Gov. Nikki Haley – who lambasted the General Assembly for voting to elect a lawmaker’s spouse as a judge Wednesday – cast a vote as a state representative in 2009 that helped another legislator’s spouse become a judge.
Then-Rep. Nikki Haley, a Lexington Republican, cast a vote that helped Kaye Hearn, whose husband was a S.C. House member at the time, win election to a seat on the S.C. Supreme Court.
In 2009, Haley voted with an overwhelming majority of lawmakers to defeat an attempt to remove Hearn from the Supreme Court race and start over, seeking new candidates. As a result of that vote, Hearn, who was unopposed after two challengers withdrew from the race, automatically won the Supreme Court seat.
Asked about her 2009 vote at a Thursday press conference, Haley responded, “Did I vote for Kaye Hearn? Did I vote for Kaye Hearn? I did not vote for Kaye Hearn because I remember that election very well.”
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Asked whether she protested Hearn’s candidacy at all, Haley said, “Really? ... I’m offended that you’re asking this.”
Critics say Haley’s stance on the Hearn race, and other races where lawmakers’ spouses sought legislative appointments, calls into question her complaints of nepotism against lawmakers who voted Wednesday to elect Bill Funderburk, wife of Democratic state Rep. Laurie Funderburk of Camden, to the state’s Administrative Law Court.
Bill Funderburk beat 16-year court incumbent Carolyn Matthews, 87-50.
The race between Funderburk and Matthews rubbed many lawmakers the wrong way, in part because of Bill Funderburk’s marital ties to a sitting legislator.
But, lawmakers also noted, it is not illegal for the spouse of a lawmaker to run for judge in South Carolina.
After the vote, Haley posted lawmakers’ votes on Facebook, calling them out.
“Unfortunately, conflicts of interest are alive and well at the Statehouse,” Haley wrote. “The legislature elected the spouse of a legislator today to be a judge. This is blatantly unfair to other candidates willing to serve. Those who voted for Funderburk supported the conflict of interest. Thank you to those who took a stand and voted for Matthews.”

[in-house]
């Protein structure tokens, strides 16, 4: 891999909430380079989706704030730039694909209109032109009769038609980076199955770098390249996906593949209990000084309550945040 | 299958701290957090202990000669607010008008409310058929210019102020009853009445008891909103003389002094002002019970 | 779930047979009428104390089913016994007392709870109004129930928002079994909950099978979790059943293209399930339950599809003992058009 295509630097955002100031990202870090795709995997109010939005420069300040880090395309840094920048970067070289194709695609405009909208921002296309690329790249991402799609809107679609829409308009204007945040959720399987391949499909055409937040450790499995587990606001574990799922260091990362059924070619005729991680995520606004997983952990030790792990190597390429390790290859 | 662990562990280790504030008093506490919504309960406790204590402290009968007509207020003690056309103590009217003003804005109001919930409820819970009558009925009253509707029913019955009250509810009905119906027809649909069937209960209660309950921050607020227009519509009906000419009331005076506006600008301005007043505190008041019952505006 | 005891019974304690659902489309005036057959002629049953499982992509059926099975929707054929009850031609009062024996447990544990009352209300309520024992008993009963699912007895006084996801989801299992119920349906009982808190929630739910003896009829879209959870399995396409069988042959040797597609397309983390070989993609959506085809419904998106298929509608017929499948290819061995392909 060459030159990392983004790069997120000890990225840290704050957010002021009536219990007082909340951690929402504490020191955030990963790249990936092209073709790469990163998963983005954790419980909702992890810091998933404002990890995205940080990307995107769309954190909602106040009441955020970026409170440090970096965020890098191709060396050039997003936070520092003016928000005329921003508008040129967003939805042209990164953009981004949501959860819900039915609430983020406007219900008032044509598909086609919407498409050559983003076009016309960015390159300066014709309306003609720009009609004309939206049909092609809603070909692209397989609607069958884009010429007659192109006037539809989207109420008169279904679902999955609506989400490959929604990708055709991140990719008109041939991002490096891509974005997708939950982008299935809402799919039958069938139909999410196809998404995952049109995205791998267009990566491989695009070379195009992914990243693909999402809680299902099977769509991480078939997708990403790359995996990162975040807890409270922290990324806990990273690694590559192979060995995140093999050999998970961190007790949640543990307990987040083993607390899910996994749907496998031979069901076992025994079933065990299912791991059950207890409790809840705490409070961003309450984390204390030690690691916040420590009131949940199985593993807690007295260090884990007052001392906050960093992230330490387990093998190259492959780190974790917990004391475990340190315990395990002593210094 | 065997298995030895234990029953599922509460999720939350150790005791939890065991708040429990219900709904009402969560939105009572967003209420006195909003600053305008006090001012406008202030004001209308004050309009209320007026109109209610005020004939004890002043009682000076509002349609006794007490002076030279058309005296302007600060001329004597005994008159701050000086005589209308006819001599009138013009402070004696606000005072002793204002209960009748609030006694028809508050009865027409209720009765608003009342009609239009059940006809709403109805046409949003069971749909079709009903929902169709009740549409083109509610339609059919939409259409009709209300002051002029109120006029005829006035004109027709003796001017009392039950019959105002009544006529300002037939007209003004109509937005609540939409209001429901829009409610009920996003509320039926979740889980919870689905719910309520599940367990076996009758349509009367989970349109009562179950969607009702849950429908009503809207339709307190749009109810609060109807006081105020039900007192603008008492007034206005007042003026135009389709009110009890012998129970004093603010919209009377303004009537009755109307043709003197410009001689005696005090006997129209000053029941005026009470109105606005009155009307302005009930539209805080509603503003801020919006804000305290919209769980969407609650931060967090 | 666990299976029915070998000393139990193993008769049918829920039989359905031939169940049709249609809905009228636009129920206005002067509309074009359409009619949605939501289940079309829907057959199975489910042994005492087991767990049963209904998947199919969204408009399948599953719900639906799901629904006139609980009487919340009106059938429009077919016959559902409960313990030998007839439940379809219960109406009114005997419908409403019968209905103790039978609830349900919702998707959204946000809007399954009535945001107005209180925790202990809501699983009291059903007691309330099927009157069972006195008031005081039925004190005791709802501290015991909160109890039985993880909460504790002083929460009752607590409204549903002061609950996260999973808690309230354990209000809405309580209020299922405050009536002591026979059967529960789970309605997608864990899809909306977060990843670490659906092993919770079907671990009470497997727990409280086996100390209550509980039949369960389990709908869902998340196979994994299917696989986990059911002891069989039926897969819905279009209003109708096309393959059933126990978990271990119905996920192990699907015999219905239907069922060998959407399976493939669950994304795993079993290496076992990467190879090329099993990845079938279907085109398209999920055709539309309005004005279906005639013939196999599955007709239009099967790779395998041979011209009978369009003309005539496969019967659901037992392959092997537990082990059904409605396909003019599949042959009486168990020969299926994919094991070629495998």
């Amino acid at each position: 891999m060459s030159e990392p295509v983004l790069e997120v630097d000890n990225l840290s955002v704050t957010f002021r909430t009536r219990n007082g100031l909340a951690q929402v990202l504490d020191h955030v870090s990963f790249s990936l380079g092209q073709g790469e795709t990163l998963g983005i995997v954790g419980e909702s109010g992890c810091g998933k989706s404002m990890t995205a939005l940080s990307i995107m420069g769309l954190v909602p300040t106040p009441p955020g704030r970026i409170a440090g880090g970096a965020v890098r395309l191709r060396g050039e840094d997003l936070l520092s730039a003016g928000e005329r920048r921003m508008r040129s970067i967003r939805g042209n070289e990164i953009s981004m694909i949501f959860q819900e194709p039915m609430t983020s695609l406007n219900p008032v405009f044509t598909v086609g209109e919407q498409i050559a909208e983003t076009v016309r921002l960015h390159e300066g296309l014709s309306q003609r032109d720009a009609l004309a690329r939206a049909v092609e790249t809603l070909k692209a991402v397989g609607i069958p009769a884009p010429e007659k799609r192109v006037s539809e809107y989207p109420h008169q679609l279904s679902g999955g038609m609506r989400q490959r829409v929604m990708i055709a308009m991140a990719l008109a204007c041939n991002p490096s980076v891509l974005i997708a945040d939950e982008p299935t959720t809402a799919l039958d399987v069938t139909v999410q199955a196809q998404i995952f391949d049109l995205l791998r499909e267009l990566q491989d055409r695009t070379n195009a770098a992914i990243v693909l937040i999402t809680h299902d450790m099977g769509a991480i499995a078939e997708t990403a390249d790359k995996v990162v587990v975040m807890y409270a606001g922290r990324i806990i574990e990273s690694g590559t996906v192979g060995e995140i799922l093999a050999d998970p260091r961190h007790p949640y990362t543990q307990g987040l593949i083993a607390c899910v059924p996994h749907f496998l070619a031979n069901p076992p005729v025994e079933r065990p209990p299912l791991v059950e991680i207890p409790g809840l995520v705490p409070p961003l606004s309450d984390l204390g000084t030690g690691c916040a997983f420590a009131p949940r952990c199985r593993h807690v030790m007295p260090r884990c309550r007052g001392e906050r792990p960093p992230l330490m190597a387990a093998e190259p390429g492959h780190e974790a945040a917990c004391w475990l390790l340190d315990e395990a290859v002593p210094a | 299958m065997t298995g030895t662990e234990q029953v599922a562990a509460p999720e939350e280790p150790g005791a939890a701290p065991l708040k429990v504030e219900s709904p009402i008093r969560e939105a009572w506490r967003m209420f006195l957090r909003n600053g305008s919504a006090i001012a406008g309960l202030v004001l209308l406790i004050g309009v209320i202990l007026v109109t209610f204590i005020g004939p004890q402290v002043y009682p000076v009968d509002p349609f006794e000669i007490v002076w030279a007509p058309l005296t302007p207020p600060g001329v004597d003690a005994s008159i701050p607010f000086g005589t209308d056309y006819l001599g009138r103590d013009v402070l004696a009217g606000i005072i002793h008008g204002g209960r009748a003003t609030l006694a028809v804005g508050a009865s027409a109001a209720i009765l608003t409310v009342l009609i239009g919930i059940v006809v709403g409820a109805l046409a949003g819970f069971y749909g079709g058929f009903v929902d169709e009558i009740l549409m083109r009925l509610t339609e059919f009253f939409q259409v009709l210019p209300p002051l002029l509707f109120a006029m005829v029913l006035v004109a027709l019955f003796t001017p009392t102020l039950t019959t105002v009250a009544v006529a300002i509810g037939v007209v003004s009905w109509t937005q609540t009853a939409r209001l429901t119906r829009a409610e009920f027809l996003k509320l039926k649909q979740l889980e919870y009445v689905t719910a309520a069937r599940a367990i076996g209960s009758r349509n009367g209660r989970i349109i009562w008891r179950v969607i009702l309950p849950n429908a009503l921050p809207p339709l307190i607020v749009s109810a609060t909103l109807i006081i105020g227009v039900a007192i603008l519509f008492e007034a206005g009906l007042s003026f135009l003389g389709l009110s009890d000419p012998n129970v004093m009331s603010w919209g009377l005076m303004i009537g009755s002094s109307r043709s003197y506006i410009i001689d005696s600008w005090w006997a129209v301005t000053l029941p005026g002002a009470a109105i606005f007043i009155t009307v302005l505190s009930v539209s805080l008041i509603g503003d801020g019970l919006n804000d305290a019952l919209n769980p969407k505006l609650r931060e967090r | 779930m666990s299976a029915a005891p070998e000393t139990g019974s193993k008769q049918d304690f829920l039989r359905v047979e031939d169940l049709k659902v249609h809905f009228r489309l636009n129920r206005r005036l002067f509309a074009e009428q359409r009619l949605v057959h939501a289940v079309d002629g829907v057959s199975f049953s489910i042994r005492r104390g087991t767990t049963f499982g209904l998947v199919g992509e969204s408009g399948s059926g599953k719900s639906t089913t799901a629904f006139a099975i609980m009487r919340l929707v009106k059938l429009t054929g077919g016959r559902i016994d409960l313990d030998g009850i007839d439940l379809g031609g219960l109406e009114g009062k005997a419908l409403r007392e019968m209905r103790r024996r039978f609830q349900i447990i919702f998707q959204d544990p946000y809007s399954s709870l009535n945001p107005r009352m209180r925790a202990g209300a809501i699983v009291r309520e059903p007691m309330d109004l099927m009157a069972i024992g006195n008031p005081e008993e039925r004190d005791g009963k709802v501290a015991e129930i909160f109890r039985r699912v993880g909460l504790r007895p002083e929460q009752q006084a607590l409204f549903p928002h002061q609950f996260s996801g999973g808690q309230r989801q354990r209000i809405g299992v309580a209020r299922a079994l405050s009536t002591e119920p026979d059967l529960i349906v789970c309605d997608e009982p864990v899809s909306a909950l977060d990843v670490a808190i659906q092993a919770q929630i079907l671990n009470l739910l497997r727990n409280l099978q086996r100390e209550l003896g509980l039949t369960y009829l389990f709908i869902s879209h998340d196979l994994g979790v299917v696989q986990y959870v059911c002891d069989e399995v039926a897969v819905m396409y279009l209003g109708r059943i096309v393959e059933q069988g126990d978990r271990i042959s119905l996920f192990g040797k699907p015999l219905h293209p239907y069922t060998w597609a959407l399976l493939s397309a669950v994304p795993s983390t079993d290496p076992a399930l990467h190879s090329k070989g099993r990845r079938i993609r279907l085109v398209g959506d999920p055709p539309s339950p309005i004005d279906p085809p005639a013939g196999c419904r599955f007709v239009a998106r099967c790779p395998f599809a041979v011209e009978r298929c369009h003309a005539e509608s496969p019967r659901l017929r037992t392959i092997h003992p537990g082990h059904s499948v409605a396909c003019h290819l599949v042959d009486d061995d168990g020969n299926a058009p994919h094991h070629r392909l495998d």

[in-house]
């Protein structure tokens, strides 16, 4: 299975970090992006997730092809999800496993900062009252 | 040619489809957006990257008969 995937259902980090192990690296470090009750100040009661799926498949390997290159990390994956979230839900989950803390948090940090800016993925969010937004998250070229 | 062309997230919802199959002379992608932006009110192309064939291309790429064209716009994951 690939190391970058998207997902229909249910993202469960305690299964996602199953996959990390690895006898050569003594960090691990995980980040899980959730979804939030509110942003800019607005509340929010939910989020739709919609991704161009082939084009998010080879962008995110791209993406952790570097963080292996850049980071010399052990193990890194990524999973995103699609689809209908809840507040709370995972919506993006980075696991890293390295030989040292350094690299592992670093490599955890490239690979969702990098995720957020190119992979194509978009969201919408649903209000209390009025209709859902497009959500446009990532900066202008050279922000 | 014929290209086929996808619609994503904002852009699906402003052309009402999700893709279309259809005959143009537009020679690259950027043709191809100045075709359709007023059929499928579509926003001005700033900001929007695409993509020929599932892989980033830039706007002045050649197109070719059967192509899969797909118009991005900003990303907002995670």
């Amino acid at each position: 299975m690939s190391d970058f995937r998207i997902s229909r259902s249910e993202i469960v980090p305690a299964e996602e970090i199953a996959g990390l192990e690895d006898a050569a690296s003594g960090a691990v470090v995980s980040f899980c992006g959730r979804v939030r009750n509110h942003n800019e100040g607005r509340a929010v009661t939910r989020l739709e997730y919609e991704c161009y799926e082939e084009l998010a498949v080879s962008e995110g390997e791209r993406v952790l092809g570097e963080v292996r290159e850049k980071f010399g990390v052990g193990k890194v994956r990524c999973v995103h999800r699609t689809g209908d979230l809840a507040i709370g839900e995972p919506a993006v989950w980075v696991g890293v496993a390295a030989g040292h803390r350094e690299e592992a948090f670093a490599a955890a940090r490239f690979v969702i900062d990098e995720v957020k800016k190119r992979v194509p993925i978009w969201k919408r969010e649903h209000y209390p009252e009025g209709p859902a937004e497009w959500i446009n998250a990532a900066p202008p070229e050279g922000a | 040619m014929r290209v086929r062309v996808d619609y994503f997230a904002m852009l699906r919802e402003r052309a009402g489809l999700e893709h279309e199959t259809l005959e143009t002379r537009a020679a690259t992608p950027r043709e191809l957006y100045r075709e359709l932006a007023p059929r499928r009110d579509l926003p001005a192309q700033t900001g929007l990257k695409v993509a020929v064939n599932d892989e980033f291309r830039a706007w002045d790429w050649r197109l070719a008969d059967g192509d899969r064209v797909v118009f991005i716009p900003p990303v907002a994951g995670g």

Thursday, Haley explained her online critique of the Funderburk and Matthews race. “There is something wrong when a spouse of a legislator can come in and run for judge, and everybody else is too scared to vote for (the challenger).
“There is a conflict of interest when a (legislator’s) spouse runs for a judicial seat, knowing that the legislator has the ability to work the floor when an incumbent can’t or when another candidate can’t.”
However, some lawmakers said Haley’s concerns about nepotism are hypocritical, citing her vote in the 2009 Supreme Court race and other instances where lawmakers’ spouses have sought appointments.
State Rep. Mike Pitts, the Laurens Republican who worked to build legislative support for Funderburk, said Haley has not cried nepotism when the spouses of GOP lawmakers have sought appointments.
“If she wants to use the bully pulpit, that’s one thing,” Pitts said Tuesday. “But to use it in this race – and not others – would come into question.”
The two-term governor has faced questions about nepotism and cronyism before – when she replaced a popular University of South Carolina trustee with a campaign donor, when her teenaged daughter landed a job at a the State House gift shop and, more recently, when she nominated a close friend and campaign donor to run the state’s environmental agency, which did not consider other candidates.
In the 2009 Supreme Court election, a state senator moved to vacate the slate of candidates and start the selection process over.
But Haley and others – including Hearn’s husband, then-Rep. George Hearn – overwhelmingly blocked with that effort. Then, Kaye Hearn, the only remaining candidate, won the Supreme Court seat by acclamation.
A state senator made the same motion – to start over – before Wednesday’s Funderburk-Matthews vote. When that motion was squashed, Funderburk easily defeated Matthews.